Anti-MOG encephalitis mimicking small vessel CNS vasculitis.
Patterson Kristina,Iglesias Estibaliz,Nasrallah Maclean,González-Álvarez Verónica,Suñol Mariona,Anton Jordi,Saiz Albert,Lancaster Eric,Armangue Thaís
Neurology(R) neuroimmunology & neuroinflammation
Objective:To report 2 patients with anti-myelin oligodendrocyte glycoprotein (MOG)-associated encephalitis who were initially misdiagnosed with small vessel primary CNS vasculitis. Methods:Review of symptoms, MRI and neuropathologic features, and response to treatment. MOG antibodies were determined in serum and CSF using a cell-based assay. Results:Symptoms included fever, headache, and progressive mental status changes and focal neurologic deficits. CSF studies revealed lymphocytic pleocytosis, and both patients had abnormal brain MRIs. Brain biopsy samples showed prominent lymphocytic infiltration of the wall of small vessels; these findings initially suggested small vessel CNS vasculitis, and both patients were treated accordingly. Although 1 patient had a relapsing-remitting course not responsive to cyclophosphamide, the other one (also treated with cyclophosphamide) did not relapse. Retrospective assessment of serum and CSF demonstrated MOG antibodies in both cases, and review of biopsy specimens showed absence of fibrinoid necrosis (a pathologic requirement for small vessel CNS vasculitis). Conclusions:Anti-MOG-associated encephalitis can be mistaken for small vessel CNS vasculitis. This is important because the diagnosis of anti-MOG-associated encephalitis does not require brain biopsy and can be established with a serologic test.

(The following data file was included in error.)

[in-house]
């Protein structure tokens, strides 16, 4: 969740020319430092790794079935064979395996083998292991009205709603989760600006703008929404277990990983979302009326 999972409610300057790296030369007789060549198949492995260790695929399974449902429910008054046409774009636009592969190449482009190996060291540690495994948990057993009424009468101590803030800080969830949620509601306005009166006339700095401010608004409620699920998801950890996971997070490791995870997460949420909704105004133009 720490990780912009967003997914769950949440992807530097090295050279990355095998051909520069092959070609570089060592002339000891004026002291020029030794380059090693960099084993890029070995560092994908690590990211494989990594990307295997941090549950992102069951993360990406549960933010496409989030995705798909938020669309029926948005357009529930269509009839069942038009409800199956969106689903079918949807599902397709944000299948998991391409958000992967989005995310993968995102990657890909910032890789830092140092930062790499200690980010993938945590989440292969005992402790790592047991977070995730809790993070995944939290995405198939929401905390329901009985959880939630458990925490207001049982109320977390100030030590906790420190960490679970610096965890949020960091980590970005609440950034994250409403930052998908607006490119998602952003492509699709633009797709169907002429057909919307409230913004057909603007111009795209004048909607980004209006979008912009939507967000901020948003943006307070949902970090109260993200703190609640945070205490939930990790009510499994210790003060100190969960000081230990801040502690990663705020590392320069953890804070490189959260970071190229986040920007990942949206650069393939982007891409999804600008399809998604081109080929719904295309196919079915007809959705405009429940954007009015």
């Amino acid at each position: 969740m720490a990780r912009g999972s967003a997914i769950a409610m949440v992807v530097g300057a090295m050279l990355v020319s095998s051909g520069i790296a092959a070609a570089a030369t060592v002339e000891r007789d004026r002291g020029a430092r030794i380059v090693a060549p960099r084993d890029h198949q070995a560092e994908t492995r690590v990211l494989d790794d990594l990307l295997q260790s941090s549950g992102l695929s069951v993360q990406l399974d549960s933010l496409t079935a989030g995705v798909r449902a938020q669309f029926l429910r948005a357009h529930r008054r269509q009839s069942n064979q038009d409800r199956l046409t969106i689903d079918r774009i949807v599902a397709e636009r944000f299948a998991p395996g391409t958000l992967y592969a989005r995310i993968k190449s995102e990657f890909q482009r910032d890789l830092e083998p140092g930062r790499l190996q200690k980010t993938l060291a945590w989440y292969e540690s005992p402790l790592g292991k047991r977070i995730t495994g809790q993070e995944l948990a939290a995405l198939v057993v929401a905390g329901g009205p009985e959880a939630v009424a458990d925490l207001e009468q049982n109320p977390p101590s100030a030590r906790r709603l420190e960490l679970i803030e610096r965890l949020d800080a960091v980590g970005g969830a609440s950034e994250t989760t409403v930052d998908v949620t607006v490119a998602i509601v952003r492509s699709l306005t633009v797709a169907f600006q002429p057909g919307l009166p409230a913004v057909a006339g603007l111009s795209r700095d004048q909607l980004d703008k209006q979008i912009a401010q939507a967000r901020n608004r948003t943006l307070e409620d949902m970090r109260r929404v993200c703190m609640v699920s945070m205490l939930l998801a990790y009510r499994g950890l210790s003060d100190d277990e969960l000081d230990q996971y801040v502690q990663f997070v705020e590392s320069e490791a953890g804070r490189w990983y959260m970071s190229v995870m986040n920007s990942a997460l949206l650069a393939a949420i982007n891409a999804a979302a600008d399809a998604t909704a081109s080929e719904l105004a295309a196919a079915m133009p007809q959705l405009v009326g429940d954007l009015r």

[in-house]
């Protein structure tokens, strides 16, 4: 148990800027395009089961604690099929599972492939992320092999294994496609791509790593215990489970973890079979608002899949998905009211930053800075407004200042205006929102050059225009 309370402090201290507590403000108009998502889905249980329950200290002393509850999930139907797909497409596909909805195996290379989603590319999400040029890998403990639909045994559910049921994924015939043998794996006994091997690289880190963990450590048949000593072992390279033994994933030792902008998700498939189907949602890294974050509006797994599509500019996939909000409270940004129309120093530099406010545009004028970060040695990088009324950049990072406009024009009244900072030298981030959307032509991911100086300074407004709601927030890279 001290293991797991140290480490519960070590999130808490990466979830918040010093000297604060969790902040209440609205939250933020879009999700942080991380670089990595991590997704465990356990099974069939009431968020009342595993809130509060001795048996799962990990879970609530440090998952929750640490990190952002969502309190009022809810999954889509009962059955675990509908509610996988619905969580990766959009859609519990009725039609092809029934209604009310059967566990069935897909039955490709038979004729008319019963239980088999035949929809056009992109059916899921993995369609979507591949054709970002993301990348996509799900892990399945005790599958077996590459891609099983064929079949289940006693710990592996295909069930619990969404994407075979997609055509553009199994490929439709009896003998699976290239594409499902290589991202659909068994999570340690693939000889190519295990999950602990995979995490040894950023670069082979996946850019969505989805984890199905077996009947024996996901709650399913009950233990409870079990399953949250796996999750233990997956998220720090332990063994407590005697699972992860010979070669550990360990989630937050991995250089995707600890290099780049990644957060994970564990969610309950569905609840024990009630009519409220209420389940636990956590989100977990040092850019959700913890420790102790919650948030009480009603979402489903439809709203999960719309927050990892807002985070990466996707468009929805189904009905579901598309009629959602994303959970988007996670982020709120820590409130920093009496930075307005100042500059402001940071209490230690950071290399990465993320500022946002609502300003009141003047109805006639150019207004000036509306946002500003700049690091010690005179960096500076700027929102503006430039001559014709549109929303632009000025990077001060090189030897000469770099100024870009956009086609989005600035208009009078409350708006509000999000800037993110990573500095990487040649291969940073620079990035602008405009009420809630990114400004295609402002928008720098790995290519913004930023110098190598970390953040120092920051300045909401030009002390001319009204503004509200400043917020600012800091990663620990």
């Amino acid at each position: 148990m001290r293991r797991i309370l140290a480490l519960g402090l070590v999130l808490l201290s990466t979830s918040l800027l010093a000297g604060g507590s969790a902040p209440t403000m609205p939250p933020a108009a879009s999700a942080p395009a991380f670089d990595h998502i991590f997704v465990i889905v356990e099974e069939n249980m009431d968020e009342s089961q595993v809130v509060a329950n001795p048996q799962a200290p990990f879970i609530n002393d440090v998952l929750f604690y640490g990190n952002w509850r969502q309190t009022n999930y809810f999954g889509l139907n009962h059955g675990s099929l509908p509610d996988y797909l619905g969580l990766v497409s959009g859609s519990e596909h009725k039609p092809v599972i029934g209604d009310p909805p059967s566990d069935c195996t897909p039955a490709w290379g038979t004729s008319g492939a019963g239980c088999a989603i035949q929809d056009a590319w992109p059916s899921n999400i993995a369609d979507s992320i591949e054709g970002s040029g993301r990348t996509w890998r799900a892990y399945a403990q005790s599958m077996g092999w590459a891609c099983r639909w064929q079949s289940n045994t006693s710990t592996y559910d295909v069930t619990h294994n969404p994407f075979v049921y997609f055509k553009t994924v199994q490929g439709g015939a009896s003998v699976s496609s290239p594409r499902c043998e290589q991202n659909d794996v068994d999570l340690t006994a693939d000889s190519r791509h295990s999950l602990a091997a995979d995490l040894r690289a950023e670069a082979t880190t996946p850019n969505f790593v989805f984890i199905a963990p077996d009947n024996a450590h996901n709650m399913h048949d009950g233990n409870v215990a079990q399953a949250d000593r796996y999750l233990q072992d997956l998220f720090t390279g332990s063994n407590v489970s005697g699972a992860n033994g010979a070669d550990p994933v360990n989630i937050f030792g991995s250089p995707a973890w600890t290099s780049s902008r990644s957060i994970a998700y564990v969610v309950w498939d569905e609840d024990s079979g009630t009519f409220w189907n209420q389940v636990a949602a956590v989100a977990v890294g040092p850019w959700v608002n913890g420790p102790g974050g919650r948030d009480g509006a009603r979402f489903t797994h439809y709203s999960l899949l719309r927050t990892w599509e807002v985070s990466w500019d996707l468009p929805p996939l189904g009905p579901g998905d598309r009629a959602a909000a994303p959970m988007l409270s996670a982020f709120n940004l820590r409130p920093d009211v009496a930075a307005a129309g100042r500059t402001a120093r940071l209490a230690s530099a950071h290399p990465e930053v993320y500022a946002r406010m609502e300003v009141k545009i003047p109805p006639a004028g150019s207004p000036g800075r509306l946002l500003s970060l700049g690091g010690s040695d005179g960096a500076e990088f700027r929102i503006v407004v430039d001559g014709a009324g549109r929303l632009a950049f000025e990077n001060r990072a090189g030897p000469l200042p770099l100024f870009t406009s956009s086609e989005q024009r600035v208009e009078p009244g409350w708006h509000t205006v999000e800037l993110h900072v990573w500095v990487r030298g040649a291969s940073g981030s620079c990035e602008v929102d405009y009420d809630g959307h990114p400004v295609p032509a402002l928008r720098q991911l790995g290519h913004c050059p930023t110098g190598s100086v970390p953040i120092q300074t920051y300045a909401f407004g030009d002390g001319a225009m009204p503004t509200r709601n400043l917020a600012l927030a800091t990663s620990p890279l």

Infectious and autoantibody-associated encephalitis: clinical features and long-term outcome.
Pillai Sekhar C,Hacohen Yael,Tantsis Esther,Prelog Kristina,Merheb Vera,Kesson Alison,Barnes Elizabeth,Gill Deepak,Webster Richard,Menezes Manoj,Ardern-Holmes Simone,Gupta Sachin,Procopis Peter,Troedson Christopher,Antony Jayne,Ouvrier Robert A,Polfrit Yann,Davies Nicholas W S,Waters Patrick,Lang Bethan,Lim Ming J,Brilot Fabienne,Vincent Angela,Dale Russell C
BACKGROUND AND OBJECTIVES:Pediatric encephalitis has a wide range of etiologies, clinical presentations, and outcomes. This study seeks to classify and characterize infectious, immune-mediated/autoantibody-associated and unknown forms of encephalitis, including relative frequencies, clinical and radiologic phenotypes, and long-term outcome. METHODS:By using consensus definitions and a retrospective single-center cohort of 164 Australian children, we performed clinical and radiologic phenotyping blinded to etiology and outcomes, and we tested archived acute sera for autoantibodies to N-methyl-D-aspartate receptor, voltage-gated potassium channel complex, and other neuronal antigens. Through telephone interviews, we defined outcomes by using the Liverpool Outcome Score (for encephalitis). RESULTS:An infectious encephalitis occurred in 30%, infection-associated encephalopathy in 8%, immune-mediated/autoantibody-associated encephalitis in 34%, and unknown encephalitis in 28%. In descending order of frequency, the larger subgroups were acute disseminated encephalomyelitis (21%), enterovirus (12%), Mycoplasma pneumoniae (7%), N-methyl-D-aspartate receptor antibody (6%), herpes simplex virus (5%), and voltage-gated potassium channel complex antibody (4%). Movement disorders, psychiatric symptoms, agitation, speech dysfunction, cerebrospinal fluid oligoclonal bands, MRI limbic encephalitis, and clinical relapse were more common in patients with autoantibodies. An abnormal outcome occurred in 49% of patients after a median follow-up of 5.8 years. Herpes simplex virus and unknown forms had the worst outcomes. According to our multivariate analysis, an abnormal outcome was more common in patients with status epilepticus, magnetic resonance diffusion restriction, and ICU admission. CONCLUSIONS:We have defined clinical and radiologic phenotypes of infectious and immune-mediated/autoantibody-associated encephalitis. In this resource-rich cohort, immune-mediated/autoantibody-associated etiologies are common, and the recognition and treatment of these entities should be a clinical priority.